The Industrial Relations Commission has ordered the reinstatement of gay policeman George Zisopoulos as four other gay officers targeted in an internal probe sue NSW Police for discrimination.

The IRC declared his termination “harsh, unreasonable, and unjust” as Zisopoulos’ lawyers suggested he was targeted as part of a culture of homophobia within the NSW Police, The Australian reported.

Zisopoulos was dismissed in 2016 after a random drug test showed minute traces of methamphetamine in his hair follicle sample, which experts said could be due to “external contamination”.

He was in regular contact with illicit substances and offenders under the influence of drugs in his position at what was then the Newtown local area command.

Zisopoulos was a sergeant with 16 years’ experience in the police force and had received an award for diligent and ethical service.

“All I ever wanted was to be a police officer. I loved my job and this has been like losing a part of myself,” he said.

Nicole Dunn, Zisopoulos’ solicitor, suggested “there is the possibility of a culture within the police force that targets homosexuals.”

The four other officers targeted as part of a nine-month investigation codenamed ‘Andro’ have filed the largest ever gay discrimination lawsuit against law enforcement in Australia.

Steven Rapisarda, Shane Housego, Christian McDonald, and Chris Sheehy all returned negative drug tests and say they were deliberately targeted by a force rife with institutional homophobia.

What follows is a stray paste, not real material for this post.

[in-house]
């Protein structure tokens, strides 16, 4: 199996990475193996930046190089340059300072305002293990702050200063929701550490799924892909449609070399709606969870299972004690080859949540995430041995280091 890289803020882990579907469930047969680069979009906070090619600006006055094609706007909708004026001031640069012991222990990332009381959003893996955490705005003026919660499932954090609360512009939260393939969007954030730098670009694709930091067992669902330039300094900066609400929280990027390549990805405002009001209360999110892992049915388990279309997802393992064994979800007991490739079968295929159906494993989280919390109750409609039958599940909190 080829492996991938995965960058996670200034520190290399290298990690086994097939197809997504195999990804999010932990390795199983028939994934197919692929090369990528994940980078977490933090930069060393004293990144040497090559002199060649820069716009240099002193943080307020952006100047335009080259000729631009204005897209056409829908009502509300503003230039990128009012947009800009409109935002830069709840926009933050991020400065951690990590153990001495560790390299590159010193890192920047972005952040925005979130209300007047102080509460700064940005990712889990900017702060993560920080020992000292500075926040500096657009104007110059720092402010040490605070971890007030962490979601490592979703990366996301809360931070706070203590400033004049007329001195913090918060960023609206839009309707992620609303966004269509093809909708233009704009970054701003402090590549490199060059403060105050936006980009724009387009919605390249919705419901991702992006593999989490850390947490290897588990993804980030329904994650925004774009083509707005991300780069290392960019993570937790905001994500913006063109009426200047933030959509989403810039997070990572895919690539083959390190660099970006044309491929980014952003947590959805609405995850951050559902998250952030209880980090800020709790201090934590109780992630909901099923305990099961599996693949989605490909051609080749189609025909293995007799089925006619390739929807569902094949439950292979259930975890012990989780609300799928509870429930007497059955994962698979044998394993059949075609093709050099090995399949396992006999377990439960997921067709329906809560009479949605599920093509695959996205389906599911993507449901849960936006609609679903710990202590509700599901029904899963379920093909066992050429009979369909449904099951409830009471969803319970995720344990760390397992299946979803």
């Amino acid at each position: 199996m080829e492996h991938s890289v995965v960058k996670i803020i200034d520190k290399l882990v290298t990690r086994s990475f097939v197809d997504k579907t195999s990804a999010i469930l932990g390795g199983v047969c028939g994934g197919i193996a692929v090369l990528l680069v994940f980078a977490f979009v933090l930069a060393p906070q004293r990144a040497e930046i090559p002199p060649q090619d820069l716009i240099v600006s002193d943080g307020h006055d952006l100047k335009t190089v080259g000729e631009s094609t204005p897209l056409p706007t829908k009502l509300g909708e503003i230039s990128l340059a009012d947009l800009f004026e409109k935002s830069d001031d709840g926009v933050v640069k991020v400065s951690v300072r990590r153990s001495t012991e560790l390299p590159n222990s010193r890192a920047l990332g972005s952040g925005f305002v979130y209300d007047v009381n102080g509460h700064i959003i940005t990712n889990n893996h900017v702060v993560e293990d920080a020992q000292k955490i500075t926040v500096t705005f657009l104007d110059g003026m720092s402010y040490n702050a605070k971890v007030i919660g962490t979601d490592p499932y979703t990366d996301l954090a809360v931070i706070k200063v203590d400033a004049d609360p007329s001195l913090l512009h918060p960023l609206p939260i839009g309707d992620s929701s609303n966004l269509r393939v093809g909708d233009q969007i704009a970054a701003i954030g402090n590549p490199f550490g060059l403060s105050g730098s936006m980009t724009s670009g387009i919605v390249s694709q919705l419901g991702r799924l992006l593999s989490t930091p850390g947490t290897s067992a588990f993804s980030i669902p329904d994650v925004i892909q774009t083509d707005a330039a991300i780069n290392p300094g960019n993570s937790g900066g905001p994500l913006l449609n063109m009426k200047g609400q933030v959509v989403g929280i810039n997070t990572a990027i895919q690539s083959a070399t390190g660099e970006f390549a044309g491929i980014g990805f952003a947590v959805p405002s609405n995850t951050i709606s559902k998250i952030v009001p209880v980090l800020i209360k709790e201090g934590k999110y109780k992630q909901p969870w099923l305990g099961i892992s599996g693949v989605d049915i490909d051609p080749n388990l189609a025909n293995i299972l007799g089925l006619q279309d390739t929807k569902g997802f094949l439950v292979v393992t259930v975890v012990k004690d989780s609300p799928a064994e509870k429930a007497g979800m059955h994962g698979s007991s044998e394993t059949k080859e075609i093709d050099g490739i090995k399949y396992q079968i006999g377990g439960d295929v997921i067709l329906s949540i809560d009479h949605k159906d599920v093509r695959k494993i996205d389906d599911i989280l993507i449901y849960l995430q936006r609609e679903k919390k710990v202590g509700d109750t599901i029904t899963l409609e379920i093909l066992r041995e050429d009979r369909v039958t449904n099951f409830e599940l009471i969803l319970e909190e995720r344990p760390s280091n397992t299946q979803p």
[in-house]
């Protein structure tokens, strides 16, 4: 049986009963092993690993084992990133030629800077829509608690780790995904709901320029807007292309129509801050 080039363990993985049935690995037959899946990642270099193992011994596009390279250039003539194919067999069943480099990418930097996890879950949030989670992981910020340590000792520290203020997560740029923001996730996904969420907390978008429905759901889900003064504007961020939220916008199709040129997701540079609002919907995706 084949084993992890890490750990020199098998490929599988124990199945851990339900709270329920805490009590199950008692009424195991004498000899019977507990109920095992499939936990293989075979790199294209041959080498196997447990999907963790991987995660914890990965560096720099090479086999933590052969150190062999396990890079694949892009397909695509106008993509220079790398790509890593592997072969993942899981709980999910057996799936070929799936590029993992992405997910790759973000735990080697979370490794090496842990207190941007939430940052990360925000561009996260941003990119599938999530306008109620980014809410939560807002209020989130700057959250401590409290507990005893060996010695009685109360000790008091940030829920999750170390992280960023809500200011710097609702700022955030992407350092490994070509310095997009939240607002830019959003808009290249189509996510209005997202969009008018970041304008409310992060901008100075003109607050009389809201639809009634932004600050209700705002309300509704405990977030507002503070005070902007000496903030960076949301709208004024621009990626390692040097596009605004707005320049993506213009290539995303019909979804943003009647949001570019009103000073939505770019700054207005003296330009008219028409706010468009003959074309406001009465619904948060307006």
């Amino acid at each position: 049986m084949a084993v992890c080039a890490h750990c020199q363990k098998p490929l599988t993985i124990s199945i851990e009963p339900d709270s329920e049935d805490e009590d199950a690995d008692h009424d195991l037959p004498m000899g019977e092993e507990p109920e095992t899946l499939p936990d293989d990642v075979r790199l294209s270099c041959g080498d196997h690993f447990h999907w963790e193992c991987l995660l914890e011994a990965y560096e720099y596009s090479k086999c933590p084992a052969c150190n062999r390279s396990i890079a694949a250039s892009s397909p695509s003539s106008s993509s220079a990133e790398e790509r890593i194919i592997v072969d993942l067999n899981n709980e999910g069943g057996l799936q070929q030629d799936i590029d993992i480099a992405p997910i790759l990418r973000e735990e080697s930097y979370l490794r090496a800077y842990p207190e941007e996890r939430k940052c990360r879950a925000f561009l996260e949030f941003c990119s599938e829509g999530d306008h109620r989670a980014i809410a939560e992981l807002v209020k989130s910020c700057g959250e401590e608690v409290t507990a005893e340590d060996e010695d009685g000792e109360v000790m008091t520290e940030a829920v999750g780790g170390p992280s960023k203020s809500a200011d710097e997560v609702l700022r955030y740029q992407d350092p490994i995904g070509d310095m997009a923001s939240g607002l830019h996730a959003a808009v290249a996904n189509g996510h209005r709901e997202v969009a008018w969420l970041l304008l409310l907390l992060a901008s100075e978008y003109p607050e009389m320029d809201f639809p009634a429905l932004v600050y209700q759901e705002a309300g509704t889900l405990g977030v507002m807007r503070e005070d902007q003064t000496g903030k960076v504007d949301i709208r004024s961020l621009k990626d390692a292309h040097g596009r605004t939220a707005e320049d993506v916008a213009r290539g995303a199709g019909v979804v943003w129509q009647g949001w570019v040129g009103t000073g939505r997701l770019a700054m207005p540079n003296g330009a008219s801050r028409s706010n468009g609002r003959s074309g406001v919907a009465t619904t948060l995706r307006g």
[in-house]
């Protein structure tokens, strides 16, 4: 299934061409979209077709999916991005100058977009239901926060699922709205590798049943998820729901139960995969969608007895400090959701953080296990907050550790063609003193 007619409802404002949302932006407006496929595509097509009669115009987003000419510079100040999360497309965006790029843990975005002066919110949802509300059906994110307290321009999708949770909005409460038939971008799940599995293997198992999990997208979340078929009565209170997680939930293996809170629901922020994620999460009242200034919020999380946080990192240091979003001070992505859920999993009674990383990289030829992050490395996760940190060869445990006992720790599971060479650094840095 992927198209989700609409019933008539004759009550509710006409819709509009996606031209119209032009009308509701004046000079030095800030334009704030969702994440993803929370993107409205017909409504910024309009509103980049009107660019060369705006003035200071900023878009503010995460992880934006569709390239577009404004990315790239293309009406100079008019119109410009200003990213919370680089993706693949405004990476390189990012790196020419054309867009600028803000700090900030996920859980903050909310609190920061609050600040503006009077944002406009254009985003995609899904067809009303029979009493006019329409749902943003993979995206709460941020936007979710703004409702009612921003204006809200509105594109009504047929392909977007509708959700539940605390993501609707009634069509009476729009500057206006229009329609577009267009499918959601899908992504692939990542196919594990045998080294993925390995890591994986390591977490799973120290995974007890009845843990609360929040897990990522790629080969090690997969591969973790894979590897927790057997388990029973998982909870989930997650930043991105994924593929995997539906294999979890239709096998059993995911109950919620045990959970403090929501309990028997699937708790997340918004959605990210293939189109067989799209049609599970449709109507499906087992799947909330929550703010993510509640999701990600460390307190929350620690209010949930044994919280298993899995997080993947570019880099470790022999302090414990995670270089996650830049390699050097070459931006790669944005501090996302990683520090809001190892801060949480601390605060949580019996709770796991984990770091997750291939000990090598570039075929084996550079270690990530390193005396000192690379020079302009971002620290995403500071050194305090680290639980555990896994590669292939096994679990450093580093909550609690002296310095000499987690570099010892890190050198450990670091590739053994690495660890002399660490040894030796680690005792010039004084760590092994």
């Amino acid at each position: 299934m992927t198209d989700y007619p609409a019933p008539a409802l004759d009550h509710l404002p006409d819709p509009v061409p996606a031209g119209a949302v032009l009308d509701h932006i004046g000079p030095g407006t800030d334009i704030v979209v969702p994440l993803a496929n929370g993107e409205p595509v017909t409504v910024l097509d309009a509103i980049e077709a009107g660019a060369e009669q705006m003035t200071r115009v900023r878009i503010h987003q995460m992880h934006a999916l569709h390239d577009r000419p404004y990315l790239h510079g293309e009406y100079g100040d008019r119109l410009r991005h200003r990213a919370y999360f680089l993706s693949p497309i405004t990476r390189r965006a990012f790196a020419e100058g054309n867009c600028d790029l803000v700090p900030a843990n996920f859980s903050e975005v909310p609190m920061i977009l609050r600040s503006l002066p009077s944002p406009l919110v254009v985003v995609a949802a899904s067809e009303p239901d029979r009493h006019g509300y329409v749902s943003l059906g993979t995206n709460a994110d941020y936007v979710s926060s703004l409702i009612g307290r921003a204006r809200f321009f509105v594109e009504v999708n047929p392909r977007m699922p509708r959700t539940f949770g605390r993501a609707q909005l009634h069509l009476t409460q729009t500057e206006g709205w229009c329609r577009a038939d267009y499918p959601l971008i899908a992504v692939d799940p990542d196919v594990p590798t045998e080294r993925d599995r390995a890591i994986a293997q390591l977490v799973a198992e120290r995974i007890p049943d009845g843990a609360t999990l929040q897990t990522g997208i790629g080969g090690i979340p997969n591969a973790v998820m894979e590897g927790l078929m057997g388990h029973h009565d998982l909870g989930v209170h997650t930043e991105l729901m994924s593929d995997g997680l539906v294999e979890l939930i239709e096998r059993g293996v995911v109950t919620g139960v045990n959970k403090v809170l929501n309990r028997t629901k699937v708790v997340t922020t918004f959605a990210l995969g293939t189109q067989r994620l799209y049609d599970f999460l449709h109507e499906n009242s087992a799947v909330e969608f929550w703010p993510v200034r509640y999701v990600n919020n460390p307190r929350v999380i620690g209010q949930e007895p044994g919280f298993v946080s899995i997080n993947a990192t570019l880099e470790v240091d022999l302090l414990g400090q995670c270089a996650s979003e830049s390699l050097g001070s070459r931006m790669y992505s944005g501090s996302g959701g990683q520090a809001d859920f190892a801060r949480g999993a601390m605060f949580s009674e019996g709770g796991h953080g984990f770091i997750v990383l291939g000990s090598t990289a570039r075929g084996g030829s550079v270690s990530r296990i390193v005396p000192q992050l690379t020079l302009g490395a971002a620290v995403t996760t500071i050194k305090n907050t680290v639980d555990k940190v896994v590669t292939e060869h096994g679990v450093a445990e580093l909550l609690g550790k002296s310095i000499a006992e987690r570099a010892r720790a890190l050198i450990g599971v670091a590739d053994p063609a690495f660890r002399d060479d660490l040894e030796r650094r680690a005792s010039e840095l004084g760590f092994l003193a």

The probe was launched by then commander of Newtown LAC, Simon Hardman, after he filed an internal complaint alleging the officers were drug users due to their “known promiscuity” and “loose morals”.

Hardman is now University of Sydney’s head of security and has been on leave since July.

The four officers are seeking $100,000 each in damages, an apology from NSW Police Commissioner Mick Fuller, as well as updates to the organisation’s LGBTI policies.

Documentation alleging homophobia in Newtown LAC submitted to NSW’s Civil and Administrative Tribunal claim officers would frequently express disgust and use shocking homophobic slurs in reference to men kissing on the street such as “poofters”, “faggots”, “gay as AIDS” or “pillow biters”.

The documents also allege that officers routinely dismissed claims of domestic violence when reported by LGBTI people.

Sydney Morning Herald report on the probe last year detailed the eight-man strike force put together by NSW Police’s Professional Standards Command after it was claims that the officers had “shaved down completely” so as not to be targeted as part of drug tests using hair samples, despite photos proving otherwise.

It was later reported that submissions to a tribunal suggested then assistant commissioner Fuller had failed to investigate the probe itself after the officers subject to it raised concerns of discrimination.

Part of Hardman’s claim against the officers was that all four were friends and regularly frequently venues like Stonewall, and cited the men’s “indiscriminate sexuality”.

Rapisarda stated that at the time that he and the officers didn’t socialise as a group and that their sexuality was the only link between them.

A spokesperson for NSW Police told The Australian that Fuller had “zero tolerance for homophobia”.

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